Helping Indian women farmers withstand climate change - GulfToday

Helping Indian women farmers withstand climate change

Meena Janardhan

Writer/Editor/Consultant. She has over 25 years of experience in the fields of environmental journalism and publishing.

Farm labourers plant rice saplings in a field on the outskirts of Ahmedabad.  File/Reuters

The WFP will work closely with Assam’s state Government to equip smallholder farmers.

The United Nations (UN) World Food Programme (WFP) in India and the Norwegian Government have joined forces for a project aimed at supporting women smallholder farmers in the country’s northeastern state of Assam, according to an UN-India press release. The initiative was signed on 15 November. The partnership will work with multiple government agencies to mobilise women's self-help groups and federations, to enhance farmers’ resilience.

Under the project, the WFP will work closely with Assam’s state Government to equip smallholder farmers with adaptive farming practices, diversification, and livelihood expansion strategies to withstand the adverse effects of climate change in the long run. The initiative aims to pilot innovative strategies for climate-resilient agricultural practices. The goal is to create a scalable model that can be customised and implemented internationally, fostering South-South learning.

“Supporting communities, especially women, to safeguard their livelihoods and food security against the mounting impact of climate change is a priority for the Government of Norway. The partnership with WFP in India will also create a model for wider scale-up and expand learning in climate change adaptation,” said Ms. Anne Beathe Tvinnereim, Minister of International Development for Norway, on the occasion.

In her article on The Bill & Melinda Gates Foundation website, Ms Ndaya Beltchika, Lead Technical Specialist, International Fund for Agricultural Development (IFAD) has said, “Rural women farmers might be the world’s most extraordinary unsung agents of change when it comes to climate resilience. These women make up nearly half the world’s agricultural workforce and produce between 60% and 80% of the food in low- and middle-income countries. The farms they run provide food, nutrition, income, and decent jobs. In fact, smallholder farming represents a critical path out of poverty for billions of people worldwide. And when women prosper, as countless studies show, they are more likely than men to invest in their households and communities. Unfortunately, the very same women farmers who offer so much promise for their families and communities bear the brunt of the transforming climate. When a climate disaster strikes, four out of five people forced to leave their homes are women. And yet, less than a third of the countries that have created National Adaptation Plans to address climate change explicitly include gender considerations.”

Assam faces significant challenges due to its climate vulnerabilities. The state relies heavily on agriculture and has a sizable rural population. However, it struggles with a climate that oscillates between excessive rainfall and drought-like conditions. With an annual rainfall of almost 2300 millimetres, well above the national average, Assam faces the dual threats of floods and minimal rainfall. Assam’s Government has made commendable efforts to support rural livelihoods through various schemes. However, there are still obstacles that hinder adaptation to climate change. These include a lack of measures that are tailored to address the specific impacts of climate change, limited financial capacity to adapt, and the inadequate provision of clear climate information to farmers.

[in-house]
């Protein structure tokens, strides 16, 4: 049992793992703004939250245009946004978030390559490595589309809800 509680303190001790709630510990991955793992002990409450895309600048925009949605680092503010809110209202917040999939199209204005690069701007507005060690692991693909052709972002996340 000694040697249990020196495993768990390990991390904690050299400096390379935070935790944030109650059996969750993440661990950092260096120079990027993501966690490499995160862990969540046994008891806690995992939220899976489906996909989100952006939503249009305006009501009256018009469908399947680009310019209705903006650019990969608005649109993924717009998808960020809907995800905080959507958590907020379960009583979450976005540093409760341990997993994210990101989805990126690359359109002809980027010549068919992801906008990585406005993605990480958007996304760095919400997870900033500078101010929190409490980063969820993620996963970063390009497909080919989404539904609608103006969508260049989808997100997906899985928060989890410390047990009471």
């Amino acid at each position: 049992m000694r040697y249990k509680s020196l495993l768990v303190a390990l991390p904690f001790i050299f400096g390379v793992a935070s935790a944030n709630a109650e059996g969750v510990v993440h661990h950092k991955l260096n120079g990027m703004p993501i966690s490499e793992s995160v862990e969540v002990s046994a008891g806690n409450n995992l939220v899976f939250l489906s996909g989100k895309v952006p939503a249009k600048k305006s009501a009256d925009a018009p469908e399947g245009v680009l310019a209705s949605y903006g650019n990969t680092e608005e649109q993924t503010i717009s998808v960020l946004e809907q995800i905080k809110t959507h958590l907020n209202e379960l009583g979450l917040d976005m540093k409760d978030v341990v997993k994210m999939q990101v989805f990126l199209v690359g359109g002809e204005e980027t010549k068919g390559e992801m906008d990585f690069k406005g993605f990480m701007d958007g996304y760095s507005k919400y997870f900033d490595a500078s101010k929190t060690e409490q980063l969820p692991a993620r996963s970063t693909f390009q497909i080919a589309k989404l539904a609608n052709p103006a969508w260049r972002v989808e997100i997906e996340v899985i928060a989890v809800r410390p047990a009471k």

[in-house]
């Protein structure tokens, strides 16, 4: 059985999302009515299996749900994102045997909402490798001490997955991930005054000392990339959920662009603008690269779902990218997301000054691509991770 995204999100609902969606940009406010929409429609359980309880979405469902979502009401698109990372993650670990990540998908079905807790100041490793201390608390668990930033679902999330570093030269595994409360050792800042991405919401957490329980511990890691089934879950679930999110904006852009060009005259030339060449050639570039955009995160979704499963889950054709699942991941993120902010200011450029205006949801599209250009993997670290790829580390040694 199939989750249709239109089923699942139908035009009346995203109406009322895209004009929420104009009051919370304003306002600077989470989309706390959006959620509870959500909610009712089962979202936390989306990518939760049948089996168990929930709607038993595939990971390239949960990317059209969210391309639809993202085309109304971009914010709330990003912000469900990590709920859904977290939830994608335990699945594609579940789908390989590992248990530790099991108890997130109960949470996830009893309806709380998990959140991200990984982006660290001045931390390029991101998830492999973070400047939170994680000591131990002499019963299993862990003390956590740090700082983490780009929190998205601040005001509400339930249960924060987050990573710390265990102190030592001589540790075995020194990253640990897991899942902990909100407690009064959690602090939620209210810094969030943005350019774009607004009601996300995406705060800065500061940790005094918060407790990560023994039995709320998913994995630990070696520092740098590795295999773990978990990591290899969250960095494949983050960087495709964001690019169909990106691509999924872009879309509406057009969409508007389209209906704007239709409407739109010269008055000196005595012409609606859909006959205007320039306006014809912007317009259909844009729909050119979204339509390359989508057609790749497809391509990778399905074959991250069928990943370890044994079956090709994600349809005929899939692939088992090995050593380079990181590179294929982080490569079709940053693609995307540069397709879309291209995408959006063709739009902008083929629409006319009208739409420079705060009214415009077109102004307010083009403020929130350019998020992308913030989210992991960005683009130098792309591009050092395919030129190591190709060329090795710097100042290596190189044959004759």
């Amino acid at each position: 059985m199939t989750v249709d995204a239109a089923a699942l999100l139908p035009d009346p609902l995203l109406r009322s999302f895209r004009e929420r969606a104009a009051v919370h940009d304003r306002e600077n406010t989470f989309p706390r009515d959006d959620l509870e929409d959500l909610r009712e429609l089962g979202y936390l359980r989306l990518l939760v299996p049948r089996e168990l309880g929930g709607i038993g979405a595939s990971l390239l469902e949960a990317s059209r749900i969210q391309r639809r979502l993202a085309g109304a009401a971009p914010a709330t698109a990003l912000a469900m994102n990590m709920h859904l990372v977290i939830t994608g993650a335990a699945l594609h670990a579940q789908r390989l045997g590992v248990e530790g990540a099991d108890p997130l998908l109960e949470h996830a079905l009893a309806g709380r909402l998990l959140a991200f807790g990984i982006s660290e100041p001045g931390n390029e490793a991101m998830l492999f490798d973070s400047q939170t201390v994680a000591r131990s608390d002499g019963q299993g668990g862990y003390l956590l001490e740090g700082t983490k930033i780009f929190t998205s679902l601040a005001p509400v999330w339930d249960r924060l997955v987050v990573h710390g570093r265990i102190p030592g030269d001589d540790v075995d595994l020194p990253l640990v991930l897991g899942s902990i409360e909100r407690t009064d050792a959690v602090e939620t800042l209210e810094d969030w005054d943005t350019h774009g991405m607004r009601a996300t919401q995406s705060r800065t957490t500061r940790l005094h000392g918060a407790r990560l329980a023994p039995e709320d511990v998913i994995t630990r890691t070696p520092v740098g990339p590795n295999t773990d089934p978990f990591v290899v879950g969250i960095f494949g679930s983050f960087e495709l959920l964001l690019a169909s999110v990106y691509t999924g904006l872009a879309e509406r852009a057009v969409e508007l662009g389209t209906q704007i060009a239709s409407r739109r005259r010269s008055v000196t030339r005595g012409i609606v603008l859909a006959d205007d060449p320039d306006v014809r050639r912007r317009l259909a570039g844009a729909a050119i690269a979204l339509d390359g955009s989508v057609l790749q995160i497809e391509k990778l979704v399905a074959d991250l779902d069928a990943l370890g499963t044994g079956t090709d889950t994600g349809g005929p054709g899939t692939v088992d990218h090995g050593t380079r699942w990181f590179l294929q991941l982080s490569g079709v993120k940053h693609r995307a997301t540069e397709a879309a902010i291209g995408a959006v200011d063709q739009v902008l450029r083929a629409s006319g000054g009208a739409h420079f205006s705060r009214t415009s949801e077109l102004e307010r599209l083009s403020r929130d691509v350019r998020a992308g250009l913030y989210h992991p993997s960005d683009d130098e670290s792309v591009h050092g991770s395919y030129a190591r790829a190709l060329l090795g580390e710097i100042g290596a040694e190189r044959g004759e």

The vulnerability also extends to societal dynamics, particularly the disadvantaged position of women. The erosion of the matrilineal system and the prevalent patriarchy contribute to the marginalization of women, leading to lower literacy rates (77% compared to 84%) and a higher prevalence of anaemia (66% among women aged 15-49), further exacerbating the issue. The significance of climate-resilient agriculture in women's empowerment cannot be overstated. With women comprising 29% of the workforce in 2019 and a growing feminization of agriculture due to male outmigration, women farmers find themselves disproportionately exposed to climate risks. Despite their pivotal role in crop cultivation and livestock caregiving, women face challenges accessing resources and recognition.

The partnership will involve various government departments in Assam and local organisations as well for community mobilisation. The WFP will also work with the Norwegian Institute of Bioeconomy Research to access their expertise on climate-neutral and resilient farming systems relevant to the project worldwide.

“The partnership with the Government of Norway is strategic and builds on the substantial technical expertise that WFP has in working with the national and state government and other stakeholders. The project will support vulnerable communities through nature-based solutions and a gender-transformative approach,” said Ms. Elisabeth Faure, WFP's Representative and Country Director in India.


Related articles